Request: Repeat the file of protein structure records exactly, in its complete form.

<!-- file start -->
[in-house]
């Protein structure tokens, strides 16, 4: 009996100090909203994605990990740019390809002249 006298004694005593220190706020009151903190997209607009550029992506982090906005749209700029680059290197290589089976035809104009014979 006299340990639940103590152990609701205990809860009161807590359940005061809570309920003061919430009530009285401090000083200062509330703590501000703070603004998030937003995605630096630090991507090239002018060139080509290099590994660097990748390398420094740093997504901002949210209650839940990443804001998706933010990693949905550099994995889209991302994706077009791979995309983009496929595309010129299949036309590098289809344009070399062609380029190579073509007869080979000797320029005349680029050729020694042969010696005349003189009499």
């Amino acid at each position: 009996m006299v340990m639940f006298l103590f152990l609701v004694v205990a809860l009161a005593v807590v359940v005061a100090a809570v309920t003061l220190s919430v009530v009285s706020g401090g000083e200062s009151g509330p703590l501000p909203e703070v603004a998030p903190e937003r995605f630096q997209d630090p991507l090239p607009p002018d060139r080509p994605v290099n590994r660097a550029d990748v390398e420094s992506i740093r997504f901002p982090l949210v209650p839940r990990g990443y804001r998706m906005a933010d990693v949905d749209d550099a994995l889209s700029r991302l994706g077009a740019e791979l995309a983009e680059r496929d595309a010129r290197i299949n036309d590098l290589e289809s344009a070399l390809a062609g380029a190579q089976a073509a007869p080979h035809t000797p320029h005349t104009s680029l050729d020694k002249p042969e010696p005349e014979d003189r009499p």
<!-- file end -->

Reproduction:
[in-house]
């Protein structure tokens, strides 16, 4: 009996100090909203994605990990740019390809002249 006298004694005593220190706020009151903190997209607009550029992506982090906005749209700029680059290197290589089976035809104009014979 006299340990639940103590152990609701205990809860009161807590359940005061809570309920003061919430009530009285401090000083200062509330703590501000703070603004998030937003995605630096630090991507090239002018060139080509290099590994660097990748390398420094740093997504901002949210209650839940990443804001998706933010990693949905550099994995889209991302994706077009791979995309983009496929595309010129299949036309590098289809344009070399062609380029190579073509007869080979000797320029005349680029050729020694042969010696005349003189009499």
């Amino acid at each position: 009996m006299v340990m639940f006298l103590f152990l609701v004694v205990a809860l009161a005593v807590v359940v005061a100090a809570v309920t003061l220190s919430v009530v009285s706020g401090g000083e200062s009151g509330p703590l501000p909203e703070v603004a998030p903190e937003r995605f630096q997209d630090p991507l090239p607009p002018d060139r080509p994605v290099n590994r660097a550029d990748v390398e420094s992506i740093r997504f901002p982090l949210v209650p839940r990990g990443y804001r998706m906005a933010d990693v949905d749209d550099a994995l889209s700029r991302l994706g077009a740019e791979l995309a983009e680059r496929d595309a010129r290197i299949n036309d590098l290589e289809s344009a070399l390809a062609g380029a190579q089976a073509a007869p080979h035809t000797p320029h005349t104009s680029l050729d020694k002249p042969e010696p005349e014979d003189r009499p």